A pledge to create a “sports city” made at a Dec. 3, 2011 meeting of the city council has yet to materialize and it is beginning to cause anxiety and, in some cases, anger among teams vying for time slots to play their games in the evidently insufficient number of playing venues.
Fidel Luis Parra, president of the Citizens Council of Puerto Aventuras, said “We are very short of sports facilities,” and that talk of expanding them has been going on for three years.
That being said, the mayor of Solidaridad, Filiberto Martinez, accompanied by Puerto Aventuras delegate Jacinto Chuc Pech, laid the first stone of what will be the dome of a new sports facility that, the mayor said, should be completed in November.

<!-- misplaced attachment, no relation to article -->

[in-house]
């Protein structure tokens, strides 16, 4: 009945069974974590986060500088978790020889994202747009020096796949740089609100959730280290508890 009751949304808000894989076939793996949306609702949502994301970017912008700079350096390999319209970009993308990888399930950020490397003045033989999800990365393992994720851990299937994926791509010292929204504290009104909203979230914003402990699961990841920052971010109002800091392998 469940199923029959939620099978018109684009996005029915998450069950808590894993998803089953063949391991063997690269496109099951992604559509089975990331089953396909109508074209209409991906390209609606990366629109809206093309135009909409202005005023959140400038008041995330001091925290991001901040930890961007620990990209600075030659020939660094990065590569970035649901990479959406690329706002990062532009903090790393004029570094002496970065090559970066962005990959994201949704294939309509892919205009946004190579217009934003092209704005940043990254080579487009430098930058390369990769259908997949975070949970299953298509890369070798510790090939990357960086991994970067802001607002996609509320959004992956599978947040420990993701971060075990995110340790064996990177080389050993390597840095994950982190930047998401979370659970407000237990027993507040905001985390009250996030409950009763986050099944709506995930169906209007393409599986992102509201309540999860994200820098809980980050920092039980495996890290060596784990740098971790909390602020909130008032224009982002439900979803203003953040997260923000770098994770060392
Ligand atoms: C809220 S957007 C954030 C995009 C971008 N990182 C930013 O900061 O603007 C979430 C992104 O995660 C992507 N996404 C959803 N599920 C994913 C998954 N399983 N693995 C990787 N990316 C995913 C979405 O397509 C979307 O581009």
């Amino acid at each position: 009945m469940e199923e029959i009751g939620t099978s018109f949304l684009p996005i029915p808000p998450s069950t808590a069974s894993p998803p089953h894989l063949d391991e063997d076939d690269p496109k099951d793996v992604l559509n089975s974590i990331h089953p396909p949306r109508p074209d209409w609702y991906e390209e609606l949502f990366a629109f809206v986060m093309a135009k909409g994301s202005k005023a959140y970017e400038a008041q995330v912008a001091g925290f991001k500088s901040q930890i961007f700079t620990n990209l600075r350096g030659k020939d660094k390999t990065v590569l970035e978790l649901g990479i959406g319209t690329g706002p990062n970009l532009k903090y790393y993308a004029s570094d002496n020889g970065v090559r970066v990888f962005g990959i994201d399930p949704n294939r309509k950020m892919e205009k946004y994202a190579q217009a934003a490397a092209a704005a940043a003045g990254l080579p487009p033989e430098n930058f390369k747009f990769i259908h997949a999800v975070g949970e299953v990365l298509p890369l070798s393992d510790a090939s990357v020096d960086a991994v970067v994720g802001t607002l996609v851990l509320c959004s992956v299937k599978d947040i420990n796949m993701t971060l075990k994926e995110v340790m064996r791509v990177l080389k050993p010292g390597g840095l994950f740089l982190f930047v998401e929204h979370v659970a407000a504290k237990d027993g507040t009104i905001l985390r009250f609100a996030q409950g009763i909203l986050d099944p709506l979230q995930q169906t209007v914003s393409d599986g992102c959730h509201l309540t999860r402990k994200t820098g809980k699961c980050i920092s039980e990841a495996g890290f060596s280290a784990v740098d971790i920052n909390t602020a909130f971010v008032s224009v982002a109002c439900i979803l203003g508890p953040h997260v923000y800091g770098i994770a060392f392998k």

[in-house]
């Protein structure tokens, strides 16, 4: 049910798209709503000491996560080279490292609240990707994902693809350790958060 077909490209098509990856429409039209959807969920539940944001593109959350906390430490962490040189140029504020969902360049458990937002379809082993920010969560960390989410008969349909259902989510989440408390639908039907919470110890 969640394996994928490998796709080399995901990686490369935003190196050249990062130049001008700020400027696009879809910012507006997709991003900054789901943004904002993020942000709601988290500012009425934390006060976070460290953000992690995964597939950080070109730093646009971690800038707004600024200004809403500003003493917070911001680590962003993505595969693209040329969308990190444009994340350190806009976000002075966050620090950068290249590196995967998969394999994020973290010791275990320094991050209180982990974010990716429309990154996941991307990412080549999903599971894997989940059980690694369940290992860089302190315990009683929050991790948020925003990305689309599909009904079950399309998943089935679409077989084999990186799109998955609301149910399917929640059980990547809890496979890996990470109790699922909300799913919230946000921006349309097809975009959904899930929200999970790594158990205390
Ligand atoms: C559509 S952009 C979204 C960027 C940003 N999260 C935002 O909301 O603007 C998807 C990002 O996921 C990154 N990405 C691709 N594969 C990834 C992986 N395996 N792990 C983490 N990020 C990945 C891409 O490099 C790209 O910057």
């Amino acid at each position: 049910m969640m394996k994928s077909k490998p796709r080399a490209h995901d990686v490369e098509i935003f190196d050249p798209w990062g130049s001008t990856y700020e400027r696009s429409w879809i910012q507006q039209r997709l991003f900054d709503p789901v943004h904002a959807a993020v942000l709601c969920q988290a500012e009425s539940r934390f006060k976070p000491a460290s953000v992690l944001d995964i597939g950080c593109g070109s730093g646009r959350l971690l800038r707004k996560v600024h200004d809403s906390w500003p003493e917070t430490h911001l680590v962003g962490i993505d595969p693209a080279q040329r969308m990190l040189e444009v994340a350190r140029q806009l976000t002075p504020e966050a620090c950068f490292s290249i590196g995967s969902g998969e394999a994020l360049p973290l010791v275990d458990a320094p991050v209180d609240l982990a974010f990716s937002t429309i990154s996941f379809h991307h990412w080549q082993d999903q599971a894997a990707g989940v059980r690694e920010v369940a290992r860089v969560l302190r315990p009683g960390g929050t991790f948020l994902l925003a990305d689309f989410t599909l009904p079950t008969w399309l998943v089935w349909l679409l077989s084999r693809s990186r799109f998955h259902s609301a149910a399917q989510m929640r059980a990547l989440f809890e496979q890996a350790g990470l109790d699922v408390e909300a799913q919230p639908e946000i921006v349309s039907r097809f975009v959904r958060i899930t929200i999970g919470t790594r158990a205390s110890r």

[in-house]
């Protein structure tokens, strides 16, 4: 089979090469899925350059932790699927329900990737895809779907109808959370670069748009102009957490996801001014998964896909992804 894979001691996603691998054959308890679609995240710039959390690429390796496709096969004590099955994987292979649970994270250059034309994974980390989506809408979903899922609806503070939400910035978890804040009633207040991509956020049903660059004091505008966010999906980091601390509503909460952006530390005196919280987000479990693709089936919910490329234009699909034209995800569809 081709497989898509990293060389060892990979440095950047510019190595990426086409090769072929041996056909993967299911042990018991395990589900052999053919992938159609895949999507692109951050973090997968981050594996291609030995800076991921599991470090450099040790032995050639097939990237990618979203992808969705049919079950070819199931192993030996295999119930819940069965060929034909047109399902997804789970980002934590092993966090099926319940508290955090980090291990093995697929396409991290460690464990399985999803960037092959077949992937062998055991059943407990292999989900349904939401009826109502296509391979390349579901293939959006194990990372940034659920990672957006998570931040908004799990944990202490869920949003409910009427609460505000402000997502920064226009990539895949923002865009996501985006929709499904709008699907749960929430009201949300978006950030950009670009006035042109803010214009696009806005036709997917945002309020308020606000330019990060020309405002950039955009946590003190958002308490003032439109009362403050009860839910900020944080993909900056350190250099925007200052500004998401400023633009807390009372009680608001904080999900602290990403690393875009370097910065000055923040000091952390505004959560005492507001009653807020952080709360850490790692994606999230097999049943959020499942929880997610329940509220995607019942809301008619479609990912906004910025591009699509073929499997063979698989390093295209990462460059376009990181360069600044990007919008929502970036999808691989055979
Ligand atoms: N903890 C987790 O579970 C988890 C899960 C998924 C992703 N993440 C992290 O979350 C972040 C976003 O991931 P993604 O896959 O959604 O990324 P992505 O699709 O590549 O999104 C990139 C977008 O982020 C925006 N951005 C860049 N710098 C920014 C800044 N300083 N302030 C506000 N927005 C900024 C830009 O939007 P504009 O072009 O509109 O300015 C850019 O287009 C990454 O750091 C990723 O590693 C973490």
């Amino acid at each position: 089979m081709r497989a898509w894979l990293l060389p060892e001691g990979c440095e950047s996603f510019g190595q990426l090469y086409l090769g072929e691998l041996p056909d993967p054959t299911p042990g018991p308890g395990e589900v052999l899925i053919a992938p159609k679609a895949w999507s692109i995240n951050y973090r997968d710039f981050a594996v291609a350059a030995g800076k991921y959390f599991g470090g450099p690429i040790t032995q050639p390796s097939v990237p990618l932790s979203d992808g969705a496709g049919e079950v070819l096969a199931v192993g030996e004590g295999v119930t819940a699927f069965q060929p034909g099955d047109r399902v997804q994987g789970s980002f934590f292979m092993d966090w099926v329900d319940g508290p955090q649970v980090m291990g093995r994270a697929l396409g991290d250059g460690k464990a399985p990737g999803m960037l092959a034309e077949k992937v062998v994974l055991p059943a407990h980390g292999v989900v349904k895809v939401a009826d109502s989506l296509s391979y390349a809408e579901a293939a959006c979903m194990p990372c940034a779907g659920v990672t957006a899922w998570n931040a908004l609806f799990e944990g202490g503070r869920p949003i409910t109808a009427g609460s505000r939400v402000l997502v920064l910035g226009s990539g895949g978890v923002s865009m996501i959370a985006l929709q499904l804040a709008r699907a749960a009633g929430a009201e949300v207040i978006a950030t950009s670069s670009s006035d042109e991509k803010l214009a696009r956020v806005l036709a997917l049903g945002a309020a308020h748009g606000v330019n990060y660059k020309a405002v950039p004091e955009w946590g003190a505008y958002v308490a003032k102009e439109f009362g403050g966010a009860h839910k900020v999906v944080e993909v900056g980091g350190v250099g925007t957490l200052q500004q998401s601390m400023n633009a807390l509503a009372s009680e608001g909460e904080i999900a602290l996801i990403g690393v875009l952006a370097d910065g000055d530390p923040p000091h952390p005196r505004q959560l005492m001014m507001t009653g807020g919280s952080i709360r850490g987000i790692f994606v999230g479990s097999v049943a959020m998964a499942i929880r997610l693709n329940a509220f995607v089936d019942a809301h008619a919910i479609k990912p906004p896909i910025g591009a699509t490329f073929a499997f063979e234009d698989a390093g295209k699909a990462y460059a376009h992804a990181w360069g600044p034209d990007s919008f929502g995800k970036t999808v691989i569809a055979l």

Restaurateur says: ‘Let there be light!’
Latitude 20 owner believes
Government can’t do it all
Latitude 20 owner Peter Metrick has taken a prompt out of the dark side and provided his own lighting scheme on a public street while simultaneously joining a chorus chiding the Colonos for its installation of new but quite limited lighting on the resort’s main thoroughfare.
“There is a lot of dismay and anger in the community over the state of the street lights or the lack of them on most streets, he wrote to the Pelican Free Press.”The bad news is that even though new lights have been installed, there is not much light. In a need to save money these new lights have LED bulbs which do save a lot of money but don’t provide much illumination.
He said that in his opinion, the Colonos administration and board really care about the community and do an excellent job with a limited budget. “As for the Fideicomiso, anyone who knows the history of Puerto Aventuras should thank every God in the world that they live here, and should erect a statue to its founder and head of Fideicomiso, Roman Rivera Torres.